The names of the principal components were chosen to indicate the nature of their most relevant terms. The “perception” component presented high weights for terms associated with conscious perception of the self (e.g., “ego,” “fear”) and the environment (e.g., “visual,” “color”). While the “body load” component also included such terms, others associated with stress and negative bodily sensations also presented high weights (e.g., “nausea,” “tension,” “headache,” “jaw,” “stimulate”). The “preparation” component was clearly associated with the processing and preparation of psychoactive materials. The remaining two components (“dependence” and “therapeutic”) were labeled following similar considerations. Words relevant for the “dependence” component included terms such as “addict,” “addiction,” “withdrawal,” and “tolerance,” as well as others that could be related to the adverse reactions observed during the withdrawal syndrome of some addictive drugs (“nausea,” “vomit,” “sick,” “puke”). With respect to the last component (“therapeutic”), many terms of high relevance were directly associated with medical disorders (“depression,” “insomnia,” “disorder,” “anxiety,” “treatment,” “prescribe,” “med,” “symptom”). Words in common with the “dependence” component could represent adverse secondary reactions of medicaments. The inclusion of terms associated with psychedelic or visionary experiences (“universe,” “visuals,” “vision,” “ego”) might indicate the therapeutic use of some of the compounds included in our analysis.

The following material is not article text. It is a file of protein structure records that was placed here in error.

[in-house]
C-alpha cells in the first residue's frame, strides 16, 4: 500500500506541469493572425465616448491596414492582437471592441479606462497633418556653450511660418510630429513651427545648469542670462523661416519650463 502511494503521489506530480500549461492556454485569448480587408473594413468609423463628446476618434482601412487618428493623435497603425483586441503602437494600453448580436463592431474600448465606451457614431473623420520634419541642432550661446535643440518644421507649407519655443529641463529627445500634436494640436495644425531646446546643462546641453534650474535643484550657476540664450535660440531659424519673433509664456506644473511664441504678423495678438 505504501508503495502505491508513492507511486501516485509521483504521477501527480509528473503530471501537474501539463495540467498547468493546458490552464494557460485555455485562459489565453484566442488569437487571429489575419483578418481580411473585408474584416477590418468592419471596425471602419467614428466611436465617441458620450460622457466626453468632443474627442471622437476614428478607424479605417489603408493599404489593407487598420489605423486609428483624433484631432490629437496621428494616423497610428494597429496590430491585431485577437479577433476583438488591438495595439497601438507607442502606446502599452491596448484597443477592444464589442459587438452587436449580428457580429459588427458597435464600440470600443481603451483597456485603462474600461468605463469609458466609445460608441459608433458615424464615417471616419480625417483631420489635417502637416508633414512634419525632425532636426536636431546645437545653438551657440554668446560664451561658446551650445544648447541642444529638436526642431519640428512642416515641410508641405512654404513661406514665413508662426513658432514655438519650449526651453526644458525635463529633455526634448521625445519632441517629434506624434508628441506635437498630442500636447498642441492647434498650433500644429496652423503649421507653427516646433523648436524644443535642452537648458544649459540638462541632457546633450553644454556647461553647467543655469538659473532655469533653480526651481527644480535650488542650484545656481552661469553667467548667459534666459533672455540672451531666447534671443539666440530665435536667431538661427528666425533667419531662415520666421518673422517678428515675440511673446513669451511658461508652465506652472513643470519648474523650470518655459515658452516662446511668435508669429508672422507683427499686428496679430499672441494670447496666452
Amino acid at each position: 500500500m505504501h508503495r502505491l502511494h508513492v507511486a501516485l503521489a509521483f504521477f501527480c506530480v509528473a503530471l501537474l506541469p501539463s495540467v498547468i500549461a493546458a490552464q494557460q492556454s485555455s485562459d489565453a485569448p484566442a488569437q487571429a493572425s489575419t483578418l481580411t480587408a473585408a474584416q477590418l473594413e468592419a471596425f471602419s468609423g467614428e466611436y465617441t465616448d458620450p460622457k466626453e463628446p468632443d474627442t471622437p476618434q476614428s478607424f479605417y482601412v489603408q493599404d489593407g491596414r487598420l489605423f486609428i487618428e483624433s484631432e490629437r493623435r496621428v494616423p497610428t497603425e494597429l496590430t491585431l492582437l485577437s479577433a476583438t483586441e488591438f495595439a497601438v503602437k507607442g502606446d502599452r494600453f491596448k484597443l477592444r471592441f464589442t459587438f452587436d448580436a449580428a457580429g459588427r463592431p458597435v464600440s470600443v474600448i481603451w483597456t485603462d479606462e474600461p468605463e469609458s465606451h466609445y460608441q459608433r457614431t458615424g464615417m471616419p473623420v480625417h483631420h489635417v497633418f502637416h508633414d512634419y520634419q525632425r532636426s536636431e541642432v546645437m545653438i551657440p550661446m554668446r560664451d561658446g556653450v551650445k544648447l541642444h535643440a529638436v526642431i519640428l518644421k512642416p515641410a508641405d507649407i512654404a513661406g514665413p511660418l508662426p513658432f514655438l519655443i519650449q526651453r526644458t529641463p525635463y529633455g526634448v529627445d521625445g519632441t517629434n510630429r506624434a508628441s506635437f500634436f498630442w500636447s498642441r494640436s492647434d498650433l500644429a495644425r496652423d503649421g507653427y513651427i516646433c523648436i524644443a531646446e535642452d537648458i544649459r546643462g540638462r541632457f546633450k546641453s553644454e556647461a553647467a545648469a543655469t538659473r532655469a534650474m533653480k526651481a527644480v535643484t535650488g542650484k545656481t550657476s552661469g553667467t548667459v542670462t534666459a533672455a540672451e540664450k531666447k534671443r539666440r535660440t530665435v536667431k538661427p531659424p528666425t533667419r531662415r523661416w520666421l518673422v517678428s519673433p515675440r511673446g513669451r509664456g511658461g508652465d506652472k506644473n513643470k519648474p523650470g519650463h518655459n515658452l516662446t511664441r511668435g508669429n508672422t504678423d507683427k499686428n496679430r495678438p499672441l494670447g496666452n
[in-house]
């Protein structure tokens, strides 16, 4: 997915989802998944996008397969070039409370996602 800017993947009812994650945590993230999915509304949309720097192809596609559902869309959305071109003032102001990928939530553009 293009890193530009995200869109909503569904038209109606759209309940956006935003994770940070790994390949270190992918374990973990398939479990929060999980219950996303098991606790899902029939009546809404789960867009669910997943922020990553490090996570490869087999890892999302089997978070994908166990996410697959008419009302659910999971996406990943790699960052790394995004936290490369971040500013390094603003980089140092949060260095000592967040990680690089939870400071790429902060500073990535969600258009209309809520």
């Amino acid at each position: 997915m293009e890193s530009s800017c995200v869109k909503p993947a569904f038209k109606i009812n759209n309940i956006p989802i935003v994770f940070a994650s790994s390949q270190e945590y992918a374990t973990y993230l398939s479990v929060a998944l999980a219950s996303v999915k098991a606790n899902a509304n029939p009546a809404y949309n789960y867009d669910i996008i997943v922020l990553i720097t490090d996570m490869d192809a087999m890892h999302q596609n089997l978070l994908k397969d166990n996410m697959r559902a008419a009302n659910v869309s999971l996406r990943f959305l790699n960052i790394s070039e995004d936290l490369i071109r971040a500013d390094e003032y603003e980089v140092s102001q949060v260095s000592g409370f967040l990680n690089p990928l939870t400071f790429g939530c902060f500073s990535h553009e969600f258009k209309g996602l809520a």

Figure 9B shows the score of each principal component for the 18 psychedelic compounds included from Ray (2010). As expected, the “perception” component presented the highest score for all compounds (except ibogaine), with the highest scores corresponding to 2C-E, DPT and DMT. In terms of the “body load” component, the highest scores were observed for 5-MeO-MIPT, TMA-2 and 2C-T-2; in terms of the “preparation” component were DMT, DiPT and 5-MeO-DMT; in terms of the “dependence” component were MDMA, ibogaine and 5-MeO-DMT and in terms of the “therapeutic” component were the same three as in the “dependence” component. Figure 9C presents radar plots showing the principal component scores of three compounds included in this study (LSD, TMA-2 and ibogaine), while Figure 9D presents an analogous plot for three psychoactive compounds included in the Erowid database but not analyzed in this study (cocaine, venlafaxine and plants of the Datura genus; Sanz et al., 2018). These substances presented scores agreeing with their known subjective effects, “set” and “setting”; e.g., cocaine scored high in the “dependence” component, venlafaxine in the “therapeutic” component, and plants of the Datura genus in the “perception” and “preparation” components.